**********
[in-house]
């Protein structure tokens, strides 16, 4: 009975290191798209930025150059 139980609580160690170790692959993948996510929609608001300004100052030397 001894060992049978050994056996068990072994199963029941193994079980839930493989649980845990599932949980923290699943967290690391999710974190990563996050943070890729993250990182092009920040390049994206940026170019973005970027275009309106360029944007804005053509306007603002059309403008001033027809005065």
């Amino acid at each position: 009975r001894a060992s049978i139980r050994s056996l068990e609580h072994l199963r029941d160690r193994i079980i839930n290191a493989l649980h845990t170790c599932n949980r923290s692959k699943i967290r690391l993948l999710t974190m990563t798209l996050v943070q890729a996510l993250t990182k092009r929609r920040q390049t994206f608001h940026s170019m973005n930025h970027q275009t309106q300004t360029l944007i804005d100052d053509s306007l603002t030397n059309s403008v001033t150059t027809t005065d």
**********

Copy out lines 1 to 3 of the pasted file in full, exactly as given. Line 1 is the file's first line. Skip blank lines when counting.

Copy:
[in-house]
């Protein structure tokens, strides 16, 4: 009975290191798209930025150059 139980609580160690170790692959993948996510929609608001300004100052030397 001894060992049978050994056996068990072994199963029941193994079980839930493989649980845990599932949980923290699943967290690391999710974190990563996050943070890729993250990182092009920040390049994206940026170019973005970027275009309106360029944007804005053509306007603002059309403008001033027809005065």
């Amino acid at each position: 009975r001894a060992s049978i139980r050994s056996l068990e609580h072994l199963r029941d160690r193994i079980i839930n290191a493989l649980h845990t170790c599932n949980r923290s692959k699943i967290r690391l993948l999710t974190m990563t798209l996050v943070q890729a996510l993250t990182k092009r929609r920040q390049t994206f608001h940026s170019m973005n930025h970027q275009t309106q300004t360029l944007i804005d100052d053509s306007l603002t030397n059309s403008v001033t150059t027809t005065d």